Surly's $20 million dream brewery: A first look

The $20 million house that suds built--someday.
The $20 million house that suds built--someday.

The local beer community is buzzing with news that Surly Brewing Co. has hopes to build a $20 million brewery and restaurant. The operative verb there is "hopes." Although they've got the vision and the sketches, they've got to change Minnesota law first.

"We're certainly going to need a lot of help from readers and everyone in Minnesota," says owner Omar Ansari. "It's an uphill battle we're fighting."

Omar Ansari (right) plays with his hops at the current Brooklyn Center brewery.
Omar Ansari (right) plays with his hops at the current Brooklyn Center brewery.
Tony Nelson

Since it opened five years ago, Surly's has become a local institution, racking up accolades and popping up in bars all over town. This past year they did almost 11,500 barrels of bold, genre-defying brew.

Even though Ansari hasn't even finished filling his current space, he sees Surly hitting its 20,000-barrel limit soon and is already making plans for the future. But this isn't just about more space.

"Just building a bigger brewery isn't that exciting," he says.

So he's unveiled a sketch of a huge $20 million brewery and restaurant, complete with roof deck and event center. Ansari predicts it will generate 150 new jobs. He and his partners were inspired by beer gardens in Salzberg and the Minnehaha Park eatery Sea Salt.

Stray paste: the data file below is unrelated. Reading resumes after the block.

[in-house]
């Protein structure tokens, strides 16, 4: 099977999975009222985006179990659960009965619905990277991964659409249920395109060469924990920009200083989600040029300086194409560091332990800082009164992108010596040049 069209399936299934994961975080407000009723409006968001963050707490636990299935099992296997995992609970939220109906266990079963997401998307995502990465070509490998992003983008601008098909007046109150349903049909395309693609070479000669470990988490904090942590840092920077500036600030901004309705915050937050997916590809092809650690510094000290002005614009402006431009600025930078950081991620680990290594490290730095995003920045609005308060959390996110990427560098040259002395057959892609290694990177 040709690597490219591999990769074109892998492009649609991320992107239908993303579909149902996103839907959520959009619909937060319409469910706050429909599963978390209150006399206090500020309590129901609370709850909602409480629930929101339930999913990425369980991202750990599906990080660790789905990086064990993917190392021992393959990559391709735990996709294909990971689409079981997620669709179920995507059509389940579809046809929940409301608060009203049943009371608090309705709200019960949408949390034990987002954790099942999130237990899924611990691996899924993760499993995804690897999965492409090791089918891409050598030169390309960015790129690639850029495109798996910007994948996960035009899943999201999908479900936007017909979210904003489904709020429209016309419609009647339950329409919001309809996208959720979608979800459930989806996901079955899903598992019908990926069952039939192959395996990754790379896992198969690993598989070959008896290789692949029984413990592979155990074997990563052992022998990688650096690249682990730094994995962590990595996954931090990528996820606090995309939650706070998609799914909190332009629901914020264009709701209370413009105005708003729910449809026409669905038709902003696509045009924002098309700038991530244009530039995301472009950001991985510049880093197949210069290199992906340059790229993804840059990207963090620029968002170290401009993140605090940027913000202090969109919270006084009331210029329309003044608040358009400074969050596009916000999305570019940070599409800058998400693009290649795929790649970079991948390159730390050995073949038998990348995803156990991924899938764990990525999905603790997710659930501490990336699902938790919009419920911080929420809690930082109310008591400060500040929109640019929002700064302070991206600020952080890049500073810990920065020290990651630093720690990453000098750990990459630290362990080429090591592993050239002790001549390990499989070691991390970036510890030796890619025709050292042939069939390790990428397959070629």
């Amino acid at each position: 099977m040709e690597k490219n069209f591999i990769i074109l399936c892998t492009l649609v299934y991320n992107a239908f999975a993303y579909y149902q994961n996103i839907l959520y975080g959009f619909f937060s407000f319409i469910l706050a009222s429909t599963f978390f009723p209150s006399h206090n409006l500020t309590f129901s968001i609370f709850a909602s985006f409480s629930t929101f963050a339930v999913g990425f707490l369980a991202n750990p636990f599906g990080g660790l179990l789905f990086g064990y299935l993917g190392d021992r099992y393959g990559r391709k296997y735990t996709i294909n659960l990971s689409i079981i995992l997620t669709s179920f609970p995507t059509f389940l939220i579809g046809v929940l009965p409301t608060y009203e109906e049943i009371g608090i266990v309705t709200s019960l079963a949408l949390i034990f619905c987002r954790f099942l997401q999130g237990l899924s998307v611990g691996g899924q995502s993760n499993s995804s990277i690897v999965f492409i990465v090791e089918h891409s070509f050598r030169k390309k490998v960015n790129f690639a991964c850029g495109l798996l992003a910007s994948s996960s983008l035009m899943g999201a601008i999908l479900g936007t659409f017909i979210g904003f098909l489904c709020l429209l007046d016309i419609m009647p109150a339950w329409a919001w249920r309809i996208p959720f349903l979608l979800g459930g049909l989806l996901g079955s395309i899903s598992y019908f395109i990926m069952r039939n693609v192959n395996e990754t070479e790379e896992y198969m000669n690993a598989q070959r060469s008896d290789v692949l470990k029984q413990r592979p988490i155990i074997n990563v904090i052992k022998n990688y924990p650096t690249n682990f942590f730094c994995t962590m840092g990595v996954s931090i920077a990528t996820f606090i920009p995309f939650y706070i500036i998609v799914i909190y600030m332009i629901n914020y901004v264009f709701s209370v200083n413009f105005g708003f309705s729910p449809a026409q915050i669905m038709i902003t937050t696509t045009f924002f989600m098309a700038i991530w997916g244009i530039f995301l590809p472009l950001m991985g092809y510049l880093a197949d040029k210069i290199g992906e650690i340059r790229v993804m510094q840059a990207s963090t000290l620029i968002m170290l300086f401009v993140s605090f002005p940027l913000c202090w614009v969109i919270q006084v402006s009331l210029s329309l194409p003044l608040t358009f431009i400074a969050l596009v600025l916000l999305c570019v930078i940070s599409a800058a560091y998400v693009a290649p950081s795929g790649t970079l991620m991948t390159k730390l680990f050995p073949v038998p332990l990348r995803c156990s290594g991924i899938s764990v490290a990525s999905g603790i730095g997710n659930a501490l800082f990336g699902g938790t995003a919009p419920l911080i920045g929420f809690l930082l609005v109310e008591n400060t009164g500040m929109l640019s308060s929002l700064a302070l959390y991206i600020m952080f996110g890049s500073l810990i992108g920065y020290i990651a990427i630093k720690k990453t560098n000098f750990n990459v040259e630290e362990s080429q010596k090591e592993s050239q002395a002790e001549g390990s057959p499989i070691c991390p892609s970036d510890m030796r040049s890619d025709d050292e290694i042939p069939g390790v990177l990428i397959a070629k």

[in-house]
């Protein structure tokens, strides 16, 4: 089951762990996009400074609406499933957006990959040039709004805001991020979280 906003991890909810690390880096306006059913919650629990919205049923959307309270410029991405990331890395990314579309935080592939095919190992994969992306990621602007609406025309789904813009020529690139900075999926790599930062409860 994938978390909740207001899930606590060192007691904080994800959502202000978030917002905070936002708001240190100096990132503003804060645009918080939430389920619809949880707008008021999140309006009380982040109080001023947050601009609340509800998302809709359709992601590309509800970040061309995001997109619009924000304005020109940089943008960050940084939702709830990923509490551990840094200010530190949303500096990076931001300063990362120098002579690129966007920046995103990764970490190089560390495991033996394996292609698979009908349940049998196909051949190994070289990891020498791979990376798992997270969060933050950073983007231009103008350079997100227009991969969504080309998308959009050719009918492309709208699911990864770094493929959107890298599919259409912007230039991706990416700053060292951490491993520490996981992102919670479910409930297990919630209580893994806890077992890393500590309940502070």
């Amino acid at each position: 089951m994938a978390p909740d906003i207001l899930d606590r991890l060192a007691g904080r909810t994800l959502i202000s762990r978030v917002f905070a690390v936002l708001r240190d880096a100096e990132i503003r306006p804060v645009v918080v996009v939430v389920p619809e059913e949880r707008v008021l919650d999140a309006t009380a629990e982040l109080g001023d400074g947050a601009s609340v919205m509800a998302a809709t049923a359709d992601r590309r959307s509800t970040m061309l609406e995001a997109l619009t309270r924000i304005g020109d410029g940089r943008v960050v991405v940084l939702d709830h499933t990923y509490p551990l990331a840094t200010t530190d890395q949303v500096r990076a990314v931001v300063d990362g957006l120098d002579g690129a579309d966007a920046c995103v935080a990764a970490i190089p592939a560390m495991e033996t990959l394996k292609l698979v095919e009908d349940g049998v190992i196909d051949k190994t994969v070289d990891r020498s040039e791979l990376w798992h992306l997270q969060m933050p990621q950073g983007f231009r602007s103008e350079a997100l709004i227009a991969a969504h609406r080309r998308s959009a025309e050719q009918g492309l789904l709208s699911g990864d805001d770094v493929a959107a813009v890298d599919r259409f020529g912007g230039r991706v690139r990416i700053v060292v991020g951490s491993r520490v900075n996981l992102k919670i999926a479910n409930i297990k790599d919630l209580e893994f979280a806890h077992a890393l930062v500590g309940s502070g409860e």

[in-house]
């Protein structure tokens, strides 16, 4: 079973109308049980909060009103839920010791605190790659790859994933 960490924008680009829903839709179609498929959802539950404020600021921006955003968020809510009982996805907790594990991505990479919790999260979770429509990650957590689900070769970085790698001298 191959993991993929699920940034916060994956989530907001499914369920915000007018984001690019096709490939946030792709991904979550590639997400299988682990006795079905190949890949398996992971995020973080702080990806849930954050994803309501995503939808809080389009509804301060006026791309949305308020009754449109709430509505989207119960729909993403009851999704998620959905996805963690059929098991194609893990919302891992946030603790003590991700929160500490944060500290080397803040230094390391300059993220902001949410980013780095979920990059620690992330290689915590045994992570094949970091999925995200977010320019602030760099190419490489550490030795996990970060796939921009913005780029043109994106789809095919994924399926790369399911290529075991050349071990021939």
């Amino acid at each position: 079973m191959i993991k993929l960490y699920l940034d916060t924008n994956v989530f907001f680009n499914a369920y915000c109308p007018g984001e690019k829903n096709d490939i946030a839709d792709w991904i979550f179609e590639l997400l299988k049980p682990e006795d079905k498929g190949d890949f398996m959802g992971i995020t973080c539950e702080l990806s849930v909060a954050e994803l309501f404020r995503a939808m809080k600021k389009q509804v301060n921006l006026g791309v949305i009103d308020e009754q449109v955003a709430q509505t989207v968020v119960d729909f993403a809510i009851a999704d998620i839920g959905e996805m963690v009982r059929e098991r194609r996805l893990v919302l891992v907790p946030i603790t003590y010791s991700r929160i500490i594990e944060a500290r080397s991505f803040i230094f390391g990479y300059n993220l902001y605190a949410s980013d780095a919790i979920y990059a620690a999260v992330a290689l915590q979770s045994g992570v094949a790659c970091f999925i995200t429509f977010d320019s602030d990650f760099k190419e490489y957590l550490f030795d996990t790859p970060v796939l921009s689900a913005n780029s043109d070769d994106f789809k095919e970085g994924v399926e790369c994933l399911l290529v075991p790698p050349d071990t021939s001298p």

Ansari's Surly Shangri-la.
Ansari's Surly Shangri-la.

There's just one tiny problem--the concept isn't legal yet.

Minnesota law only allows brewpubs to brew and sell on premises. Surly's is already too big to be considered a brewpub, so in order to build the hoppiest place on earth, Ansari is going up against the three-tier alcohol distribution system. The Minnesota Licensed Beverage Association is already against the idea, and Ansari hasn't even found anyone to write the legislation yet. Brewery-restaurants are legal in several other states, and Ansari says it could jump-start local beer tourism.

"I could go do this in Hudson tomorrow, but I don't want to build a brewery in Wisconsin," says Ansari.

He's hoping to have legislation written and introduced a couple of weeks from now, and says he's put out the word to drum up grassroots support.

Though the brewery exists only in dreams, people are already pretty stoked. A couple has expressed interest in doing their wedding reception at the unbuildable brewery.

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